You realise you come to life when you talk about food?

Yes. When I retire I want to start a culinary school, one that isn’t just affordable but prepares students better for their introduction into real-life kitchens. We run an apprenticeship programme and it’s become clear to me that so many graduate without covering all the basics that they should. I want to change that.

How much can a chef expect to earn?

Today, the starting point is usually Sh20,000, depending on the stature of the establishment. Depending on your growth curve, exposure and skill, you can raise these earnings to between Sh500,000 and Sh1 million.

There’s no cap, there is only how hard you’re willing to work and add your personal flair and signature to dishes.

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What are the more challenging aspects of your job?

At the InterContinental, we do outdoor catering, which includes banquets and conferences. For conferences it’s usually simpler because most clients prefer a buffet setting. But banquets often require plated service.

One of the toughest banquets we did was when we got the contract to cater at State House during US President Barack Obama’s visit. Of course we were excited, but that died quickly when the truth of the pressure dawned on us. We didn’t just have the reputation of the brand on my hands, we had the reputation of Kenya on my hands; the world was watching.

How did you pull it off?

It was an event with 400 guests. We first had to come up with a menu that reflected Kenya in a unique and modern way. We then had to clear this with the protocol officers and the executive chefs of both the White House and State House.

And then we went through the menu countless times until we got it right to the last single flavour and ingredient.

To add to the pressure, the Secret Service informed us that President Obama’s food would be picked at random. So all 400 plates had to be identical and of the same quality.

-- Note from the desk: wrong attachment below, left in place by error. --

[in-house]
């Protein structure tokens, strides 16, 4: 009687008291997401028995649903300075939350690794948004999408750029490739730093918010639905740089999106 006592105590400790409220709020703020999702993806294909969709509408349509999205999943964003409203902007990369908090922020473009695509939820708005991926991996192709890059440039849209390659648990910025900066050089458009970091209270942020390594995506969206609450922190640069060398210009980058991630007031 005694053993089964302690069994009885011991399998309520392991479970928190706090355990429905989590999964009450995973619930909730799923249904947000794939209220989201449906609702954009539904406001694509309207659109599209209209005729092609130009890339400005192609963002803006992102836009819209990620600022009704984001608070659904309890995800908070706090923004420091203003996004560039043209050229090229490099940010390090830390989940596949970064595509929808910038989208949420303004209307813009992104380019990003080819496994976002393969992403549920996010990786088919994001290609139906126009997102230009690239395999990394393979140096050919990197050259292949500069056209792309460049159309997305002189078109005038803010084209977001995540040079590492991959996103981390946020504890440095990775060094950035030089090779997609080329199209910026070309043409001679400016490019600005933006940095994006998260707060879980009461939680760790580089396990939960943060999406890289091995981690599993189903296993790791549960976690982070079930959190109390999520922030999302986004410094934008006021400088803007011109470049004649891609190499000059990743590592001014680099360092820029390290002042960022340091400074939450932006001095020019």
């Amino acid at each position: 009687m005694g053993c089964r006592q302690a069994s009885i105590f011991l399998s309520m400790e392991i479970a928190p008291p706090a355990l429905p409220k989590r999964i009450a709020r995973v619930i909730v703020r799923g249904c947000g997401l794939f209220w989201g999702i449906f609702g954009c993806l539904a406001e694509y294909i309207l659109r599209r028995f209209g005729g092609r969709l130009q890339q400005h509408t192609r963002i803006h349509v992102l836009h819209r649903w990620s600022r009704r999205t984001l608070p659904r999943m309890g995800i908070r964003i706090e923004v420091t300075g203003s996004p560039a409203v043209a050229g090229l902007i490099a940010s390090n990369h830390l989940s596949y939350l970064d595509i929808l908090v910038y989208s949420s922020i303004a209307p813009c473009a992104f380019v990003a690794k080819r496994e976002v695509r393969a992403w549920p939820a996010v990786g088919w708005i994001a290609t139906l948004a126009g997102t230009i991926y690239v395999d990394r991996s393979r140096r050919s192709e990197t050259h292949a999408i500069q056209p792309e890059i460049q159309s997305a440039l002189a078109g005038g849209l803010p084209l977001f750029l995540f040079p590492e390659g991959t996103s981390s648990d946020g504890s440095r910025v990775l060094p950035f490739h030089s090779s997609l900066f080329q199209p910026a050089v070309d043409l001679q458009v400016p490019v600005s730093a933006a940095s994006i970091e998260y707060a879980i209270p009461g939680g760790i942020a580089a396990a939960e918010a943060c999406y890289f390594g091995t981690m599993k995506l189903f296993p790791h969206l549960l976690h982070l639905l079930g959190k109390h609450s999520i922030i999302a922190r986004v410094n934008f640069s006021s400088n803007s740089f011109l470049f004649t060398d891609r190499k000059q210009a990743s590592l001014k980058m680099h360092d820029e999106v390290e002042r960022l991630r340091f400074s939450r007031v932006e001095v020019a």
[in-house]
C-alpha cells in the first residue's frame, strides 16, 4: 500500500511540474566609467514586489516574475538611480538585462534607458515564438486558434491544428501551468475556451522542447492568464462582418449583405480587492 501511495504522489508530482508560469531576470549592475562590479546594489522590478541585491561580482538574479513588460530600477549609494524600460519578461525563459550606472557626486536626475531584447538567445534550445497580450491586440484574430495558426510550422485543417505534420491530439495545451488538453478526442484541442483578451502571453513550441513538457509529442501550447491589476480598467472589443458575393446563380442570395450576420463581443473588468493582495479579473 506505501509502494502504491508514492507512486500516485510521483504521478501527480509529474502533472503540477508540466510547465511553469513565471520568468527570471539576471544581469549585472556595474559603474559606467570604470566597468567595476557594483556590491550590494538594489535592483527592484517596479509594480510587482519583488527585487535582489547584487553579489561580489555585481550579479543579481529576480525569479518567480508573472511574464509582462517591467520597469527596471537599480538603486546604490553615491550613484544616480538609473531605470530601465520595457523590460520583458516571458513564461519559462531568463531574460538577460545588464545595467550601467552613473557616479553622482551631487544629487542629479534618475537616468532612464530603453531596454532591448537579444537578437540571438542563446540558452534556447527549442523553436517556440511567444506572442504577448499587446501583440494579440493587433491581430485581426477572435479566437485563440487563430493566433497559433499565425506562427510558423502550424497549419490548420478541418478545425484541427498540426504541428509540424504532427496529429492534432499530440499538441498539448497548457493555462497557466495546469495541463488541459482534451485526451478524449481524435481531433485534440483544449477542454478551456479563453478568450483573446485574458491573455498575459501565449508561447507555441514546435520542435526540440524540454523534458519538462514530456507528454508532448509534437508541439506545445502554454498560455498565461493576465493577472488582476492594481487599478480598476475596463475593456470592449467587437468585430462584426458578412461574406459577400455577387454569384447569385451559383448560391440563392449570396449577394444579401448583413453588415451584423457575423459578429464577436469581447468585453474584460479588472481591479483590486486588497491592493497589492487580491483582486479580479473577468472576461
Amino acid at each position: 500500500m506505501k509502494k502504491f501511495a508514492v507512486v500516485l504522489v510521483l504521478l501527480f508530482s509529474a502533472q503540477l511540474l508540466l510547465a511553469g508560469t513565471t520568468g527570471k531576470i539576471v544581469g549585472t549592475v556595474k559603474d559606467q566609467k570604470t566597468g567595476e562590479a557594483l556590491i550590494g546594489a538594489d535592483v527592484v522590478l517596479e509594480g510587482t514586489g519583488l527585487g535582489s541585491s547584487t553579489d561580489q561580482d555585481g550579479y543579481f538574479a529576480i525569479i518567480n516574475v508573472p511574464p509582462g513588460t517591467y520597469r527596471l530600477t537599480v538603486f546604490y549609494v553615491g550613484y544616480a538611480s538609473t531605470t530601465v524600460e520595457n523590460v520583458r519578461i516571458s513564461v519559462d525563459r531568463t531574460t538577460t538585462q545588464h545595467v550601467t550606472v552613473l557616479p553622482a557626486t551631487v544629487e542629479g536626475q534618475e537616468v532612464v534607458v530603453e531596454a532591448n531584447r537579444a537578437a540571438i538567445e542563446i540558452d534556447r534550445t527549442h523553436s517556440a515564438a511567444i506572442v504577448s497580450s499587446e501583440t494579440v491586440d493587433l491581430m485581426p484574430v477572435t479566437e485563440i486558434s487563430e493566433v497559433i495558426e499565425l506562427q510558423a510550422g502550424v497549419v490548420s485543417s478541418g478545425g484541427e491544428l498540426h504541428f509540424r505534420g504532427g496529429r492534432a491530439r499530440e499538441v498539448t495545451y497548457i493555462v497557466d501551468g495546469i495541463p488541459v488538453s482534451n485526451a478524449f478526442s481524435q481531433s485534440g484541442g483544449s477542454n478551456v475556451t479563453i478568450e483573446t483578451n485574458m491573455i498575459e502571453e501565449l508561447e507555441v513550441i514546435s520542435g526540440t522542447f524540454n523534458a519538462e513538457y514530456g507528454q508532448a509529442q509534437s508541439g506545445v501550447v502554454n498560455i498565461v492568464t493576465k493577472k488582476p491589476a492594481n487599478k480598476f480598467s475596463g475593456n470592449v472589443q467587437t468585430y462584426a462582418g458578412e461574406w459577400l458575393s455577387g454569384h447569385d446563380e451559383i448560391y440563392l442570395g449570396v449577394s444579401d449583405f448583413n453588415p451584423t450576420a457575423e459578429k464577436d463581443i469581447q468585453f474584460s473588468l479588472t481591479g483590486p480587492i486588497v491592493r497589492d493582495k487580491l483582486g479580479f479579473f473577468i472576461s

What did you serve?

We served cream of butternut and ginger soup. The starter was smoked chicken on baby leaves with a citrus mango dressing, and the mains was cannon of lamb, minted broccoli and asparagus. Dessert was a trio dessert of chocolate fondant, cheese cake and tropical fruits.

The White House executive chef applauded the service and food. He was extremely impressed we pulled this off, off-site. It was a proud moment.

How do you come off a high like that to a normal day?

There’s always another challenge to face, something else to look towards.

Last year we were part of an international event known as the Chaîne des Rôtisseurs. It’s an event that attracts international food connoisseurs to taste and rate food and service at an establishment.

We spent six months putting together the menu and prepping the meals. We got a standing ovation for every single course.

What are your signature dishes?

I recently infused a dish from our Bhandini Restaurant, which serves Indian cuisine, into one of our pizzas.

The head chef, chef JP makes one of the best butternut chickens I’ve ever tasted. So I toyed with taking the same recipe and putting it on a pizza. It’s called the masala chicken pizza.

In pastries, my favourite is a sesame seed tart, which we make with layers of sesame seed and amarula.

There are other items on the menu that I take pride in, like the flat-headed lobster found off the shores of Mombasa, which was introduced to me by the local fishermen there. I also like the peri peri chicken which is so hot, we serve the peri peri as a side sauce for those brave enough to try it.